DENVER – Years ago, a pregnant Keriann Sullins went into labor when she was finishing a car deal on a Saturday morning at her dealership, Hart Chevrolet in Dalhart, TX.
Sensing something was afoot, the customer said, “I’ll come back.”
Sullins, an F&I manager, wouldn’t hear of that. “I said, ‘No, no,’ because this was my car deal.”
On the following Tuesday, she was back at work, infant in tow. She was entitled to six weeks off but didn’t take it. “Do you know how much money that (six weeks represents) in the car business?”
Sullins and four other women are part of a “Women in F&I” panel discussion at the 2009 EFI Conference put on here by members of a Facebook group, Ethical F&I managers.
Among other things, the panelists discuss their place in auto retailing, an industry that skews male.
Tisha McMillion, an F&I veteran who now does contract work, says times have changed since she started out.
“It’s great to see we’ve evolved,” she says. “We have a support system that mentors people coming up. I didn’t have that. I’m still fighting the good fight, but we don’t have to put up with a lot of what we put up with in the past.”
As a woman working in a largely man’s world, “I had more to prove,” she says. But she persevered. Apparently isn’t the type to mess with, anyway. “My old nickname was ‘Princess of Darkness,’” she says.
Stephanie Cooper says she’s “blessed” to serve as the finance manager for the Timbrook Auto Group in Cumberland, MD.
If something riles her at work, she’ll call McMillion. “She just listens,” Cooper says. “In five minutes, I’m calmed down.”
Cooper’s F&I job advice regardless of gender is “to be yourself, take five minutes between turnovers (when a salesperson hands off a customer to the F&I manager) and know your strengths and weaknesses.”
Sullins speaks of “a wonderful support staff” at her dealership, adding she never has been treated differently there or at outside training sessions.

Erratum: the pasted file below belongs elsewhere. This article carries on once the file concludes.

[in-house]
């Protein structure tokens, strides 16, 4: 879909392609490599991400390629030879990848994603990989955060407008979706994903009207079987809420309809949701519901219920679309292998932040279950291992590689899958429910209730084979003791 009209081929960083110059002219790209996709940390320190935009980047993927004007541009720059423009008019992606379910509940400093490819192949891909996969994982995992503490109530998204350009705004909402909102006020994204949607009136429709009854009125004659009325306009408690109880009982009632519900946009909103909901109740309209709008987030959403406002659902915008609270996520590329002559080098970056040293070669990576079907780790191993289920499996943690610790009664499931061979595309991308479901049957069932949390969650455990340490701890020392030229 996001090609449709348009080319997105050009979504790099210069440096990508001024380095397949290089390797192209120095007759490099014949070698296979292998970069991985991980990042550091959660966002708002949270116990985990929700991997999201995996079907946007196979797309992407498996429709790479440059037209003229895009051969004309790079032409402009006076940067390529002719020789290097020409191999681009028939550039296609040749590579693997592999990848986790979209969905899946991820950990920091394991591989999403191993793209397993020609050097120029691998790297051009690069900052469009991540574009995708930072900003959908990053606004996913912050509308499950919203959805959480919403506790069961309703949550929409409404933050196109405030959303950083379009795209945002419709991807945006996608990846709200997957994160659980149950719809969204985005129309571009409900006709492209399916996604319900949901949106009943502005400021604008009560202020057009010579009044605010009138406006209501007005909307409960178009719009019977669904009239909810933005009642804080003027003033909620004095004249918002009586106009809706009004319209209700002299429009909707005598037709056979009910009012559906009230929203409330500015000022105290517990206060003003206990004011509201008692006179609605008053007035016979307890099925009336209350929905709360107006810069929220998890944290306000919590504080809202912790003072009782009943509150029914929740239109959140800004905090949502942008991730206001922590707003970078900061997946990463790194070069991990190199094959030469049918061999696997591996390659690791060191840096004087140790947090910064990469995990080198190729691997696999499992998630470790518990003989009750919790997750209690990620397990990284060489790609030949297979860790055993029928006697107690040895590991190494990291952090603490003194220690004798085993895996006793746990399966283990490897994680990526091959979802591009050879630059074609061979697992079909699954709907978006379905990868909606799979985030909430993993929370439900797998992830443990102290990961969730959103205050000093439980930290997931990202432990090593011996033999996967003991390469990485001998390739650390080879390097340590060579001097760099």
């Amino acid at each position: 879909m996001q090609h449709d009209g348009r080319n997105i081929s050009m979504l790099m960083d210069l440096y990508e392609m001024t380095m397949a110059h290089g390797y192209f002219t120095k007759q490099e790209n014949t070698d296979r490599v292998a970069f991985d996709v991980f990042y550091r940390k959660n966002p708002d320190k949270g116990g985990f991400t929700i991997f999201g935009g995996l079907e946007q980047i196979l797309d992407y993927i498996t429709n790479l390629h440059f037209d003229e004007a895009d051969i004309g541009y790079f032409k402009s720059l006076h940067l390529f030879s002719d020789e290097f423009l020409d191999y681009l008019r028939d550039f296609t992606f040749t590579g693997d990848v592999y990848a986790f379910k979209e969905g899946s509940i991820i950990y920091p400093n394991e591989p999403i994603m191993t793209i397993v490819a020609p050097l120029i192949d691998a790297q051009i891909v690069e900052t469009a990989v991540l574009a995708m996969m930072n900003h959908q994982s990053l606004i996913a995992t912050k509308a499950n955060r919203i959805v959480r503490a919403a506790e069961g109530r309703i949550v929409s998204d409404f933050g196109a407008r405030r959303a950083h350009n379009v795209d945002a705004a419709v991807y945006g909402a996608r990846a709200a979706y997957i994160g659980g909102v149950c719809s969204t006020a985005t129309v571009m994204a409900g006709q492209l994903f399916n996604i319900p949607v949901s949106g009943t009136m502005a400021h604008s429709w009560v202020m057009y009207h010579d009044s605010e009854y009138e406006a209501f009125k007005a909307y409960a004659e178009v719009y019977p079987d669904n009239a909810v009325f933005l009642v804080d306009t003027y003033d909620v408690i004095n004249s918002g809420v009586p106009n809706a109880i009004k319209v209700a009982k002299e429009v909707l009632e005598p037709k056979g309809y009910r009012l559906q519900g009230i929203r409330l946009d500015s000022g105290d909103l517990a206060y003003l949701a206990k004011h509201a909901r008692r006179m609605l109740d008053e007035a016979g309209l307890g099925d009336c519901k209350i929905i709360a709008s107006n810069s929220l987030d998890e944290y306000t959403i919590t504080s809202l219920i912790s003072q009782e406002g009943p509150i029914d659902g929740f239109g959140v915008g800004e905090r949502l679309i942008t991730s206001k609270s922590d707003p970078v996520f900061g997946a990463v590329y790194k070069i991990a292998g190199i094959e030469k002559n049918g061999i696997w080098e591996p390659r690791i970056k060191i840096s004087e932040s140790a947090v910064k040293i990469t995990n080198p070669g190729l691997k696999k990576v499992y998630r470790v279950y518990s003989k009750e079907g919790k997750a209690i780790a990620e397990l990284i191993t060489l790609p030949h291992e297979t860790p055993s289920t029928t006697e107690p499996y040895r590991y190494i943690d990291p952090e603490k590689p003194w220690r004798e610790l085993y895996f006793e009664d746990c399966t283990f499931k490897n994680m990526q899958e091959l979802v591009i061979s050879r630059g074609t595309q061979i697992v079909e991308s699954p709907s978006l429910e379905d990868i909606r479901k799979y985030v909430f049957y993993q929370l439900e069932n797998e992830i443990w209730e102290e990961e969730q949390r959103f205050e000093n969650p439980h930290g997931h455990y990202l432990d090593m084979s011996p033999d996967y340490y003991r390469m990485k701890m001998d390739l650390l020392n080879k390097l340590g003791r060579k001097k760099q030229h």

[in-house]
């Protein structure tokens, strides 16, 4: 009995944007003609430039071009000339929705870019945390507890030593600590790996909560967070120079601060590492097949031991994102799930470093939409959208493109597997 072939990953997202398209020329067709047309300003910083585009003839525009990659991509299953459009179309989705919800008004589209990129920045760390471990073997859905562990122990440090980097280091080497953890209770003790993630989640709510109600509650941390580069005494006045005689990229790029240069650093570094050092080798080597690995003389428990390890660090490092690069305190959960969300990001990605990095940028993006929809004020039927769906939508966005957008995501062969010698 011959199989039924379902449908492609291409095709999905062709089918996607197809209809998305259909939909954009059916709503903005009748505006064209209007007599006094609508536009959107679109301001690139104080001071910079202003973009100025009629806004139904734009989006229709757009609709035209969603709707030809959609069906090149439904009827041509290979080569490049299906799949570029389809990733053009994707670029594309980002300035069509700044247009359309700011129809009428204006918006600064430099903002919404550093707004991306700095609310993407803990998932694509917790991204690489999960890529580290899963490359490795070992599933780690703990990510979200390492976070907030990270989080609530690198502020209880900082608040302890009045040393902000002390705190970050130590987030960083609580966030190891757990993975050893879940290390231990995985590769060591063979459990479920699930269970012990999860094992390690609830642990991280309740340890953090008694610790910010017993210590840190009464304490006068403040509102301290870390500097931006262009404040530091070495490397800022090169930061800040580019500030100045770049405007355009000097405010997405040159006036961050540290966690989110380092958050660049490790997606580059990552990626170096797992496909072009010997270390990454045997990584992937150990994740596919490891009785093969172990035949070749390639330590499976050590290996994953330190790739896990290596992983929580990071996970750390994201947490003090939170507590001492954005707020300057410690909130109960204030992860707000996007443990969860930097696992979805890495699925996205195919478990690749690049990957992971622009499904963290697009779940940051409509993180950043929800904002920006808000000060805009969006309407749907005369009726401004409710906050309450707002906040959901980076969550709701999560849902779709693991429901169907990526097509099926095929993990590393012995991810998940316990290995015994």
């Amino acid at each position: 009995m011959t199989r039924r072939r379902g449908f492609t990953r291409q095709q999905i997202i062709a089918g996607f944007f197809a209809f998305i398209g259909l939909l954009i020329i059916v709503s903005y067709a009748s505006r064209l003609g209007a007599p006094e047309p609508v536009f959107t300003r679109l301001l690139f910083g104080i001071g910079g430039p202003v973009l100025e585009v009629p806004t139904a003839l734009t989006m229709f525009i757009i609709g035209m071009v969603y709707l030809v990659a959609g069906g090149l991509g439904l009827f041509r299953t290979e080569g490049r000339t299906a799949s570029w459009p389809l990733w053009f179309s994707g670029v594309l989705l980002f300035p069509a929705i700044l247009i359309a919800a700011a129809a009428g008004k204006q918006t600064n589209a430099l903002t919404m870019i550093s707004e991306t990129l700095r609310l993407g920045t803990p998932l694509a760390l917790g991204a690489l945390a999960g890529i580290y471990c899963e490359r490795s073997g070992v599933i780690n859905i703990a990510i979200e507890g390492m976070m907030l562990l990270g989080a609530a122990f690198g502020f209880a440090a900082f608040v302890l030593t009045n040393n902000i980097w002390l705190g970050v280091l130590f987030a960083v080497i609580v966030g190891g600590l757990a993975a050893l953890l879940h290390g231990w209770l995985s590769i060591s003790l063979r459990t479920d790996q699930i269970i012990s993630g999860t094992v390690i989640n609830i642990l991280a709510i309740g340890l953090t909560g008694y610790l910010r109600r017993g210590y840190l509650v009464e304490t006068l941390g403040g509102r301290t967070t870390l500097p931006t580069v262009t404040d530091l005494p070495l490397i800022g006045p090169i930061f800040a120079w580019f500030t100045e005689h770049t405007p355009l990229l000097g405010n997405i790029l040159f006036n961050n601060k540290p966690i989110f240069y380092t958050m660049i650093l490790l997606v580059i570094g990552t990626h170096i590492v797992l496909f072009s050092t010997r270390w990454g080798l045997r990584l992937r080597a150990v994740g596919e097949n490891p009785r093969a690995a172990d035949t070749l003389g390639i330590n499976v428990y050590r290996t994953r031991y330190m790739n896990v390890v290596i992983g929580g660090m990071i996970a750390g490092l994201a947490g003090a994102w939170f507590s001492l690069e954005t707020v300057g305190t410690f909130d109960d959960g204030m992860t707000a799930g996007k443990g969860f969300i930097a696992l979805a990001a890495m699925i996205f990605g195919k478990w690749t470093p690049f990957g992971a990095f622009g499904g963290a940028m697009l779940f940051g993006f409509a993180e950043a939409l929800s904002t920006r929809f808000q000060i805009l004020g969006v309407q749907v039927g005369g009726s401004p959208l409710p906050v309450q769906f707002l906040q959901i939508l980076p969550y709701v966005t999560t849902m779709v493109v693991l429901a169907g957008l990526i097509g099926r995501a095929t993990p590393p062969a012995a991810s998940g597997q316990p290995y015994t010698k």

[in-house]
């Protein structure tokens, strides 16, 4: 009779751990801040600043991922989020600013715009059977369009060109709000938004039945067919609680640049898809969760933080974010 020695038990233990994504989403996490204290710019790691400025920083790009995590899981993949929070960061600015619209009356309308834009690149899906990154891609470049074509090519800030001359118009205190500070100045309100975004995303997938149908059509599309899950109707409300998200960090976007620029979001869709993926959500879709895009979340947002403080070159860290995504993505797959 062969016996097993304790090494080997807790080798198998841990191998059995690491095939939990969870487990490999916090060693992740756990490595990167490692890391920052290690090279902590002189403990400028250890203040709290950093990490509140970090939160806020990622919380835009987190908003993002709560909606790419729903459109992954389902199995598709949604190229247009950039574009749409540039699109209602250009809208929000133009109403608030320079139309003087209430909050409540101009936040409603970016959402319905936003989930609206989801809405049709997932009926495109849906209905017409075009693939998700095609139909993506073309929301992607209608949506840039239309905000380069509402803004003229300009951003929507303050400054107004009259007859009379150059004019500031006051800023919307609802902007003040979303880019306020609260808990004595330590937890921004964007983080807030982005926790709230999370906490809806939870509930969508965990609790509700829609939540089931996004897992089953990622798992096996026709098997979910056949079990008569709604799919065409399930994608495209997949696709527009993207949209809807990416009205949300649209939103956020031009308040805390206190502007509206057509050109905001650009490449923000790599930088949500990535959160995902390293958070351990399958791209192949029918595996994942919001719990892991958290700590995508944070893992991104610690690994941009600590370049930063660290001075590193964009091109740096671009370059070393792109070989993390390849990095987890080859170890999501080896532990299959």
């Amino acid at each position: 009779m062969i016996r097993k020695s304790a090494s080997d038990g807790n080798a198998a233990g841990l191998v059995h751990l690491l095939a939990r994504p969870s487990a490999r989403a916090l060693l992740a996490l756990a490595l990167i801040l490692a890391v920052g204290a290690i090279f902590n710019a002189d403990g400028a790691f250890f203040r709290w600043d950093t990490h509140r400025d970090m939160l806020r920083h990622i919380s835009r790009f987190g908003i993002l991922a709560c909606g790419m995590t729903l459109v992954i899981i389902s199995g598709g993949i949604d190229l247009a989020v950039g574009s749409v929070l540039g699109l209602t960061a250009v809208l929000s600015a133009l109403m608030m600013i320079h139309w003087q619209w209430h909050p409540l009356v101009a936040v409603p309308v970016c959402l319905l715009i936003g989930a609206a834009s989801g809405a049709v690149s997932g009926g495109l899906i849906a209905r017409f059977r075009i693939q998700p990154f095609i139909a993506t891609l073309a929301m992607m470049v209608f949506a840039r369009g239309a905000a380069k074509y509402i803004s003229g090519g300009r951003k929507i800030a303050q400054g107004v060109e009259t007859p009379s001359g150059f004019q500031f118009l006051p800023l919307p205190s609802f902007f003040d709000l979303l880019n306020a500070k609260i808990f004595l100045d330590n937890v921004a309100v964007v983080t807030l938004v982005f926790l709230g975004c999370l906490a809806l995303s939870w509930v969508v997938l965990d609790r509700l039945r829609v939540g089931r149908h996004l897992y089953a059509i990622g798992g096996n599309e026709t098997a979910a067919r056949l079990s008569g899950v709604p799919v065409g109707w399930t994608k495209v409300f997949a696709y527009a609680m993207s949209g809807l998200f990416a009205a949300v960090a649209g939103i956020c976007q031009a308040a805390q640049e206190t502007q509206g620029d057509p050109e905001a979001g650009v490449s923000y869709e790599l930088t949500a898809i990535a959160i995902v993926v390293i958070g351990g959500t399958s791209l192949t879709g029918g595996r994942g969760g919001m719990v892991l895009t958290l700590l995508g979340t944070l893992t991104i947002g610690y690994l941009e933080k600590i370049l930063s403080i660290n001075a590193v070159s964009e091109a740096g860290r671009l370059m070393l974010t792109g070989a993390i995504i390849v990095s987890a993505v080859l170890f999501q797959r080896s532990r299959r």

Likewise, Amanda Lesikar, F&I manager at Bird Kultgen dealership in Waco, TX, says: “It doesn’t matter if you are a man or woman; we all support each other. The dealership’s morals and values should align with yours.”
She is a focused F&I manager who at the conference won first place in a role-playing contest of selling aftermarket products to someone posing as a reluctant customer.
“I’ve absolutely never had a man outperform me in F&I,” Lesikar says. She notes the general manager at her dealership is a woman.
McMillion won her share of monthly performance awards as an F&I manager. She recalls when somebody stole one from her office. “I thought, ‘That’s the only way you’ll get that award.’”
Alicia Ellis, finance manager at Green Eyed Motors in Boulder, CO, has been in auto retailing for more than three decades.
“The car business has changed a lot in 30 years,” she says. “Standing up for yourself in the 1980s is a lot different than now. Of course, I was younger then."
Common perception is that women are more emotional than men, says McMillion. She doesn’t dispute that view. “It’s a fact.”
Ellis disagrees: “Guess what? Some of us aren’t emotional. We’re not fluffy flowers, so don’t treat us that way.”